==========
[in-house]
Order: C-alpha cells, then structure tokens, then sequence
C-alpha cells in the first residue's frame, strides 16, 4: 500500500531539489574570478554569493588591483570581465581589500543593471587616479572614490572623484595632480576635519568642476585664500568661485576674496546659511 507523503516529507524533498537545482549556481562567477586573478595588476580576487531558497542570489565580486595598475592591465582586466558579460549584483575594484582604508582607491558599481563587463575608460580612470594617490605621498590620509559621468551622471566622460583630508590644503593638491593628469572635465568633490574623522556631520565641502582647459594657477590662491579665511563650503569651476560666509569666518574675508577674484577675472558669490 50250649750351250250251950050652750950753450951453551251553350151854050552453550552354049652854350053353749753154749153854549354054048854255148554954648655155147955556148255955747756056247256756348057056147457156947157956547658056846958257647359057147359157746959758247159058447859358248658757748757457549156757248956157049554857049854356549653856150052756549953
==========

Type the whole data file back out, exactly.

[in-house]
Order: C-alpha cells, then structure tokens, then sequence
C-alpha cells in the first residue's frame, strides 16, 4: 500500500531539489574570478554569493588591483570581465581589500543593471587616479572614490572623484595632480576635519568642476585664500568661485576674496546659511 507523503516529507524533498537545482549556481562567477586573478595588476580576487531558497542570489565580486595598475592591465582586466558579460549584483575594484582604508582607491558599481563587463575608460580612470594617490605621498590620509559621468551622471566622460583630508590644503593638491593628469572635465568633490574623522556631520565641502582647459594657477590662491579665511563650503569651476560666509569666518574675508577674484577675472558669490 50250649750351250250251950050652750950753450951453551251553350151854050552453550552354049652854350053353749753154749153854549354054048854255148554954648655155147955556148255955747756056247256756348057056147457156947157956547658056846958257647359057147359157746959758247159058447859358248658757748757457549156757248956157049554857049854356549653856150052756549953